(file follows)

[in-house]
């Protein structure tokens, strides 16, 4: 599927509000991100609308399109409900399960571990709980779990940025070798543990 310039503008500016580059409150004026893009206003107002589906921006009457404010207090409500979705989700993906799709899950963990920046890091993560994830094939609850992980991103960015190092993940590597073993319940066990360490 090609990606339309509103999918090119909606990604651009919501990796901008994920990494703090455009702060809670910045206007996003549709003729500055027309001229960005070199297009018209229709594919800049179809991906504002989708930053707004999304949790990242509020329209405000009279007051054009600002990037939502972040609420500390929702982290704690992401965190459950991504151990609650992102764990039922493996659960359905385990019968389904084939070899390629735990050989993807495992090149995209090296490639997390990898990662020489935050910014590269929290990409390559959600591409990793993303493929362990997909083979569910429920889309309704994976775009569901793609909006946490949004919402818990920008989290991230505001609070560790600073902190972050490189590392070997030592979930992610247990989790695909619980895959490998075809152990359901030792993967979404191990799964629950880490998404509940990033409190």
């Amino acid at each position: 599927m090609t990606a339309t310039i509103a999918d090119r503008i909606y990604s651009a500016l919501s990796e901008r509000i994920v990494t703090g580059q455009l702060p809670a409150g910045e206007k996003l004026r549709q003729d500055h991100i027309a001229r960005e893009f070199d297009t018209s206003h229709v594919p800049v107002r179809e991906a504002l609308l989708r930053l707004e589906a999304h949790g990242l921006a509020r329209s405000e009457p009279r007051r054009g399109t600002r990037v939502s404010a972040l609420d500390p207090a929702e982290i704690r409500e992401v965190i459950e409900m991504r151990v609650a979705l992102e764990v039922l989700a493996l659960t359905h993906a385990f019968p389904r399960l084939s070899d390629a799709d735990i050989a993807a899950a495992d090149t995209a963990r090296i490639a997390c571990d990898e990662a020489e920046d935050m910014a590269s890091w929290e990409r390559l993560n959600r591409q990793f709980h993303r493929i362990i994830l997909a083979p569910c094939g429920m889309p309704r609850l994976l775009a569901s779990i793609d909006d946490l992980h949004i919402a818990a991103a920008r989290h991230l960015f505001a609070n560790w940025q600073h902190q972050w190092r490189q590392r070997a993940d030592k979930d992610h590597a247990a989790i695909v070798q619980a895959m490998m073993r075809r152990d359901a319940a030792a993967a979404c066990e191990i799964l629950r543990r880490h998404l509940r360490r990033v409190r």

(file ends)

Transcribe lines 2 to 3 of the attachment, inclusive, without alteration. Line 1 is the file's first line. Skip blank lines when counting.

């Protein structure tokens, strides 16, 4: 599927509000991100609308399109409900399960571990709980779990940025070798543990 310039503008500016580059409150004026893009206003107002589906921006009457404010207090409500979705989700993906799709899950963990920046890091993560994830094939609850992980991103960015190092993940590597073993319940066990360490 090609990606339309509103999918090119909606990604651009919501990796901008994920990494703090455009702060809670910045206007996003549709003729500055027309001229960005070199297009018209229709594919800049179809991906504002989708930053707004999304949790990242509020329209405000009279007051054009600002990037939502972040609420500390929702982290704690992401965190459950991504151990609650992102764990039922493996659960359905385990019968389904084939070899390629735990050989993807495992090149995209090296490639997390990898990662020489935050910014590269929290990409390559959600591409990793993303493929362990997909083979569910429920889309309704994976775009569901793609909006946490949004919402818990920008989290991230505001609070560790600073902190972050490189590392070997030592979930992610247990989790695909619980895959490998075809152990359901030792993967979404191990799964629950880490998404509940990033409190």
């Amino acid at each position: 599927m090609t990606a339309t310039i509103a999918d090119r503008i909606y990604s651009a500016l919501s990796e901008r509000i994920v990494t703090g580059q455009l702060p809670a409150g910045e206007k996003l004026r549709q003729d500055h991100i027309a001229r960005e893009f070199d297009t018209s206003h229709v594919p800049v107002r179809e991906a504002l609308l989708r930053l707004e589906a999304h949790g990242l921006a509020r329209s405000e009457p009279r007051r054009g399109t600002r990037v939502s404010a972040l609420d500390p207090a929702e982290i704690r409500e992401v965190i459950e409900m991504r151990v609650a979705l992102e764990v039922l989700a493996l659960t359905h993906a385990f019968p389904r399960l084939s070899d390629a799709d735990i050989a993807a899950a495992d090149t995209a963990r090296i490639a997390c571990d990898e990662a020489e920046d935050m910014a590269s890091w929290e990409r390559l993560n959600r591409q990793f709980h993303r493929i362990i994830l997909a083979p569910c094939g429920m889309p309704r609850l994976l775009a569901s779990i793609d909006d946490l992980h949004i919402a818990a991103a920008r989290h991230l960015f505001a609070n560790w940025q600073h902190q972050w190092r490189q590392r070997a993940d030592k979930d992610h590597a247990a989790i695909v070798q619980a895959m490998m073993r075809r152990d359901a319940a030792a993967a979404c066990e191990i799964l629950r543990r880490h998404l509940r360490r990033v409190r």